Photo courtesy Scott DavesJunior Seth Ruiz started the season on the mound for the Titans but Salesian High School of Los Angeles won the opener, 4-3, on Saturday. Junior Matthew Begerow banged out two hits but the San Marino High School varsity baseball team stranded 13 baserunners and dropped its opening contest of the Dave Moore Tournament, 4-3, to Salesian High School of Los Angeles last Saturday morning at McNamee Field.Owen Grannis, Cris Magallanes, Cider Canon and Jackson Herren also collected base hits for the Titans.Seth Ruiz started the game on the mound for San Marino and also knocked in a run at the plate but the Mustangs played tight defense to get the season-opening win.Juju Martinez, Michael Liquori and Grannis also pitched for the Titans, scattering six hits while striking out an impressive 12 batters.San Marino returns home this Saturday, March 27, when Los Angeles Cathedral High School comes calling at 1 p.m.
Photos courtesy Scott DavesSan Marino’s Cole Giles (72) motors downfield after recovering a fumble against Burbank Burroughs. The Titans have decided to cancel next Friday’s game against Monrovia and will play South Pasadena on April 2. “We have been waiting six months for football to return,” said one fan as he filed out of Titan Stadium on Friday night, “and tonight this town was able to take a nice, long, cool drink.”The final score that was still emblazoned on the scoreboard was of little consequence to most who assembled at San Marino High School on a cool spring evening. It only mattered that they were there.For the record, Burbank’s John Burroughs High School filled in for Temple City and defeated the Titans, 30-14, but the atmosphere that is unique to Friday Night Lights traveled well.
San Marino High School head coach Justin Mesa won’t believe the football season has arrived until he sees the opening kickoff sailing through the twilight sky above Titan Stadium this Friday evening at 7 p.m. And who could blame him. Since its last game in November 2019, the sport has seen so many stops and starts it should have been accompanied by the yellow flag that flies over NASCAR races to indicate a delay in the action. But that could all end and the Titans will begin an abbreviated schedule when Burbank’s John Burroughs High School comes calling for Friday’s season-opener at SMHS. It will certainly be the first San Marino football game ever contested in the month of March, but Mesa has waited so long for the COVID storm to subside that he would agree to just about any stipulation to allow his squad to play. “The kids are really excited to play,” said Mesa. “They have a high energy level right now and who can blame them. After being off the field for a year and a half, we still have a long road ahead of us. But the guys have developed this ‘us against the world’ attitude that has really brought them together. They are having a good time and that is what you are looking for.”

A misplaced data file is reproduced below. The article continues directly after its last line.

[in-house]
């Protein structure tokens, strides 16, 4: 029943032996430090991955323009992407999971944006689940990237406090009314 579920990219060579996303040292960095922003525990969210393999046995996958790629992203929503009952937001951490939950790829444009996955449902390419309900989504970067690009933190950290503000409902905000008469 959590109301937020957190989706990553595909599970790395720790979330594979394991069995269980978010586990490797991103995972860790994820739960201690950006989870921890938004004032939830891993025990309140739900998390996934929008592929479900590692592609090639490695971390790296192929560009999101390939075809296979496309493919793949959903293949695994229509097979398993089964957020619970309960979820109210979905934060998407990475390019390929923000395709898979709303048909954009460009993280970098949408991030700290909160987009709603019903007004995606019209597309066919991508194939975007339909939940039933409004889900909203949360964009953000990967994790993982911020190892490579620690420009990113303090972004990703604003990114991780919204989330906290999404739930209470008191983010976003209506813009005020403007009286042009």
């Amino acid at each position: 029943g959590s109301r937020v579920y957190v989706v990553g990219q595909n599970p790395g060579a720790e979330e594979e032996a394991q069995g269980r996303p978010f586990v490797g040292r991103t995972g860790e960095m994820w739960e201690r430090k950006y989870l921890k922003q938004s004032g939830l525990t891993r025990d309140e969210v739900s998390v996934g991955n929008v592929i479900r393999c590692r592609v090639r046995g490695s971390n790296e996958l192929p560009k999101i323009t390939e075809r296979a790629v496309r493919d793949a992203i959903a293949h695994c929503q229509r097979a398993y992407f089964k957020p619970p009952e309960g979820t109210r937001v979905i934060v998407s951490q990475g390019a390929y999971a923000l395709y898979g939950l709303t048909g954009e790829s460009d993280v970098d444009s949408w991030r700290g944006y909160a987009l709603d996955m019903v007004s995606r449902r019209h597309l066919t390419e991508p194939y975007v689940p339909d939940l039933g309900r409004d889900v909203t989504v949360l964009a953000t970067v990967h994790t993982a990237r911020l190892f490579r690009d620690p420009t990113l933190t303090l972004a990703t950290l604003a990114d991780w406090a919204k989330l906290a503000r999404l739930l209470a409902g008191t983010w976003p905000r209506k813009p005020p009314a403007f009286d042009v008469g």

It’s rare that a young person entering college has a specific plan of attack needed to nail down their eventual professional career. Apparently, Mohammed “Moho” Haroon is that unique personality, because he had it figured out long in advance. “I will always remember the first time that I met Moho,” explained Mihail Papadopulos, San Marino High School’s head basketball coach. “He was an 8th grader at the time. He politely introduced himself to me and boldly told me that he planned to become a general manager in the National Basketball Association in the future and wanted to know if he could get involved in our program as a manager when he came to the high school.” Papadopulos bit, and thankfully ended up with more than he could reasonably chew.
Even for a time of maximum unpredictability, the sport of high school girls’ volleyball has endured the most volatile fortunes. In late February, the sport received what seemed to amount to a death knell when it was assessed that there was insufficient time to pull off a season, especially when considering its traditional manner of play as an indoor sport. Buy like many in the business world, officials simply moved the game outdoors so when state health officials gave the green light to conduct play, volleyballers were ready.
Last Thursday’s Rio Hondo League cross-country meet was rife with missteps and miscommunications, but after the eleven-and-a-half months that preceded it, it’s safe to say that nobody cared in the least. The only thing that mattered was that it took place at all. “This helps bring back our sanity,” declared Angus Leung, San Marino High School’s cross-country coach, as runners assembled at the starting line. Since the San Marino Unified School District closed its campuses on the ominous date of Friday, March 13, 2020, and shut down all in-person extracurricular activities, athletes, their families and coaches have ridden the roller coaster of all roller coasters anticipating their return. That day arrived last Thursday, Feb. 25, following a series of scheduled starting dates that went wanting while the pesky coronavirus persisted. But that all came to an end, at least for now, as San Marino High School’s harriers donned their royal blue uniforms and took to the trails of Pasadena’s Hahamongna Watershed Park to celebrate the return of sports. Due to the socially distanced nature of their sport, Titan runners were able to train almost uninterrupted and have held student-only workouts since last summer. On the picturesque three-mile course, senior Peyton Talt blazed to a finish of 20 minutes, 31 seconds to finish second overall in the girls’ varsity race. Junior Anya Tang (seventh place, 21:59), junior Katelyn Hansa (23:49), senior Avery Page (24:12) and senior Lily Tong (24:47) locked up second place behind South Pasadena. The Titan boys’ varsity didn’t…